Banned from traveling for five years, Gabonese opponent Jean Ping received a passport which allows him to leave the country.
Since August 27, 2016, he has proclaimed himself the "elected president" of Gabon. It must be said that, a few days before the presidential election, Jean Ping had managed the feat of bend two tenors of the opposition, Guy Nzouba Ndama and Casimir Oyé, who had withdrawn from the campaign to support his candidacy. This alliance made observers say that alternation was possible. “The unity of these three candidates marks the end of the regime of the Gabonese Democratic Party” (PDG), assured Jean Yves Obiang, militant of the National Union.
But on August 27, 2016, Ali Bongo Ondimba's former brother-in-law was finally beaten. Officially, but not at the polls, assured Jean Ping, who then asked for a recount of the votes in the presence of international organizations. With such a tight score – 49,8% for Ali Bongo Ondimba, 48,23% for Jean Ping – the opponent was certain to have emerged victorious.
Resistance to Ali Bongo
Violence followed in part of Libreville. Jean Ping had asked Ali Bongo "to stop killing the Gabonese people" and "to accept the verdict of the polls". For its part, the power had, based on telephone tapping between Jean Ping and Mamadi Diané, an adviser to Ivorian President Alassane Ouattara, accused the opponent of having put in place a plan to contest the results, even in the event of of defeat.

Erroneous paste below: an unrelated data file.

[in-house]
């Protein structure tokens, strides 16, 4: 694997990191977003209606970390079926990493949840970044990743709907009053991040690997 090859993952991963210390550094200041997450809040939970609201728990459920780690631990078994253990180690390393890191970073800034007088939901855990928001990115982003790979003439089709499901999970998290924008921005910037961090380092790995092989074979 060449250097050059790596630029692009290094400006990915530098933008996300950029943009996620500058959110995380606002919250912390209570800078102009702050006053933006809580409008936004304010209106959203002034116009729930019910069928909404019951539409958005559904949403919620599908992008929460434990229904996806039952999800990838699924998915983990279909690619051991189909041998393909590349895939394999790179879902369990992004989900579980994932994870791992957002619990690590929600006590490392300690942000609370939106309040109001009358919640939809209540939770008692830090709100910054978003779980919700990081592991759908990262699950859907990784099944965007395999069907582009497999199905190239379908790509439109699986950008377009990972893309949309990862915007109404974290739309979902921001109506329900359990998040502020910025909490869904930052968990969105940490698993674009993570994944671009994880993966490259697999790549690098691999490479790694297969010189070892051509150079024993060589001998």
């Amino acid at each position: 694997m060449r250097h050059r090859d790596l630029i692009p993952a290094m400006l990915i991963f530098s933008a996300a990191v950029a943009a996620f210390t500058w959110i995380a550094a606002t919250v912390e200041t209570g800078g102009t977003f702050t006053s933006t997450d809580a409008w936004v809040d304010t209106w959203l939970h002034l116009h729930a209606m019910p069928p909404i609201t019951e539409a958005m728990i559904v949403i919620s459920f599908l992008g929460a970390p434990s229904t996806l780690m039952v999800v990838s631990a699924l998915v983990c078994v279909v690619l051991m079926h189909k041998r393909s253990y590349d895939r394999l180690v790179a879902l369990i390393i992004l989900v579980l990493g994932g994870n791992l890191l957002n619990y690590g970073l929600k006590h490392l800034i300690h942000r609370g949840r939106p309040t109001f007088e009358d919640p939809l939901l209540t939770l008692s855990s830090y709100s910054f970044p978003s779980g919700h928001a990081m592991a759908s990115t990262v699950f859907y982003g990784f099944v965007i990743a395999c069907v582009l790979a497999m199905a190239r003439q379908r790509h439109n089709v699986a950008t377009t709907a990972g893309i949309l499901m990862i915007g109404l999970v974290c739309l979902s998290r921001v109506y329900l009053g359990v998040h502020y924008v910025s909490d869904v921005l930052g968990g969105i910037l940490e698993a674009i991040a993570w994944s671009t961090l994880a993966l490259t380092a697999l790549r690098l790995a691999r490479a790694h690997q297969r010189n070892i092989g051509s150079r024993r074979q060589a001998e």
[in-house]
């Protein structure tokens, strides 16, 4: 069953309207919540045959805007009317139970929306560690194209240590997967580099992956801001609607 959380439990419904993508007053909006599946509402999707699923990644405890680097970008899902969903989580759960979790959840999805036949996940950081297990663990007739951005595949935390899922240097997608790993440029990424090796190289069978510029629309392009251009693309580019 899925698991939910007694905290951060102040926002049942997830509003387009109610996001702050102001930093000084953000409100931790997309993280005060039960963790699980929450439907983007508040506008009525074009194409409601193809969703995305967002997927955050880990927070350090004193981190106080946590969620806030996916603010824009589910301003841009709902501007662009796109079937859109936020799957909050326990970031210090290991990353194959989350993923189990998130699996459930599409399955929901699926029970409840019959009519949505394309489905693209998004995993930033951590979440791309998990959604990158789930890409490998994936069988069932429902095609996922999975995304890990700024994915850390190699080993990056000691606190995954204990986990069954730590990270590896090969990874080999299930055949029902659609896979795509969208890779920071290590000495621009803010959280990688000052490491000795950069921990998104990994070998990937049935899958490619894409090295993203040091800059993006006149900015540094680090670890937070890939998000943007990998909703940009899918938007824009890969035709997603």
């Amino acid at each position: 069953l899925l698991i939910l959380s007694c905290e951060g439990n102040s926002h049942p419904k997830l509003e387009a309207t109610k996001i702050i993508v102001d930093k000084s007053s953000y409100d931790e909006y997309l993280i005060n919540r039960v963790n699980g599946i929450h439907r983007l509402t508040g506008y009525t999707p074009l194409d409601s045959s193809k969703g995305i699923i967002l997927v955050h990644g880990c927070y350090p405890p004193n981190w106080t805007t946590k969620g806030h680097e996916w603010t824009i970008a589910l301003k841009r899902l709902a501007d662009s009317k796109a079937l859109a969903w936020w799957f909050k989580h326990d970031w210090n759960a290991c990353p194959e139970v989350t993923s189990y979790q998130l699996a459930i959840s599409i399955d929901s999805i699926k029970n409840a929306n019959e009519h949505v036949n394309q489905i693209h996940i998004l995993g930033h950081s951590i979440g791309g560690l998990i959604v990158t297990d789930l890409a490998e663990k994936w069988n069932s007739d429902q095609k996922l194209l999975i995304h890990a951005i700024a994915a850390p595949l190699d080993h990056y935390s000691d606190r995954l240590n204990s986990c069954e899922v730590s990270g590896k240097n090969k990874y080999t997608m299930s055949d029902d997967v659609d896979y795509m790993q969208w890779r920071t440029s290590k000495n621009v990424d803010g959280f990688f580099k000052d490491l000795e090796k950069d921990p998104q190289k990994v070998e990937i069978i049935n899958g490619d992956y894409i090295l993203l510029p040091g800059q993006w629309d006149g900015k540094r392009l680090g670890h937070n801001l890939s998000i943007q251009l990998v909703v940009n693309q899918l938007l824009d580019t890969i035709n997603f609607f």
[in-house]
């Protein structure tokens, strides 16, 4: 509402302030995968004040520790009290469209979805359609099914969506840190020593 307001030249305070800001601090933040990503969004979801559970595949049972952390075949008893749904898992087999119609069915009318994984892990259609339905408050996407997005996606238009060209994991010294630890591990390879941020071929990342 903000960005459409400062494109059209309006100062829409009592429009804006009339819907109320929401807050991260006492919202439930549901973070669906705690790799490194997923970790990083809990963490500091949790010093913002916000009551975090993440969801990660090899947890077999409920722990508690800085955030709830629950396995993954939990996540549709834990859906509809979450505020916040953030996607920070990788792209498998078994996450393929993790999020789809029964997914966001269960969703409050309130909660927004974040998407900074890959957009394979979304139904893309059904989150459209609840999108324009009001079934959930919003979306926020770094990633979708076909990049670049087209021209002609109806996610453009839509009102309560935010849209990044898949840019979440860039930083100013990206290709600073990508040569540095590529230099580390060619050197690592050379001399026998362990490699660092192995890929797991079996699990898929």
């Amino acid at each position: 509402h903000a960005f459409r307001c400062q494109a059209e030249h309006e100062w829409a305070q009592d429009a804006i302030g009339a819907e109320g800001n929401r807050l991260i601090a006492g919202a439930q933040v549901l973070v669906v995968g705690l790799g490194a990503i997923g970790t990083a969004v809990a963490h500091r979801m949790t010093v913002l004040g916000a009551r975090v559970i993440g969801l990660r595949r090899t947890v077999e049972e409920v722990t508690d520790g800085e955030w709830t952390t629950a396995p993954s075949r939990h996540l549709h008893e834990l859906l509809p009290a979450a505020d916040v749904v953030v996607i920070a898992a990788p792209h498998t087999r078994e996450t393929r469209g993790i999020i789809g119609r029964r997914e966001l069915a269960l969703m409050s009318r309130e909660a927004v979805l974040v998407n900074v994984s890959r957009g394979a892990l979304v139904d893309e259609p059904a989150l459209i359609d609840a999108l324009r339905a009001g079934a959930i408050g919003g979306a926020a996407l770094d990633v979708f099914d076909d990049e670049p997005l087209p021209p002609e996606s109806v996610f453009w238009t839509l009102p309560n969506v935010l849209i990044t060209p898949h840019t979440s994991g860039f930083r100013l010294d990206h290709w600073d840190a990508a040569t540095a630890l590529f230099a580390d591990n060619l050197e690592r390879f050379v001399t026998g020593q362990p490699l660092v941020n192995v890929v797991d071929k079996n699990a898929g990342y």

Since 2016, Jean Ping has been shouting loud and clear that he is the elected president of Gabon. If he has not really been audible in recent years, Ping has nevertheless remained connected to the international community, thanks to a CV that speaks for him: ex-minister, ex-president of the Commission of the African Union (AU ), ex-president of the General Assembly of the United Nations (UN), among others… Jean Ping retained part of his network and, in February 2019, was invited to New York for a meeting of former presidents of the General Assembly of the United Nations.
A new passport for Ping
Problem: the opponent let it be known that he was not allowed to move. In February 2018, his passport was allegedly confiscated by the Ministry of the Interior. And when it expired in September of the same year, Jean Ping could not renew his travel document. Deprived of travel, Jean Ping has therefore been forced to stay in Gabon for 5 years already.
A travel ban that originated in statements by Ping: in early 2017, Gabon's interior minister, Lambert Matha, announced that the opponent would be banned from leaving Gabon after calling for a "peaceful uprising" against Ali Bongo. A measure also taken against certain Gabonese intellectuals.
Requests for restitution from his lawyers have always been in vain. However, the travel ban issued by the Ministry of the Interior seemed temporary and the Gabonese government had warned that this measure would be lifted once the situation "returned to normal" in Gabon.
But as the presidential election approaches in Gabon, the power in place has taken a step in the direction of Jean Ping. The opponent is indeed now authorized to leave the country, since he has just received a Gabonese passport from the General Directorate of Documentation and Immigration (DGDI).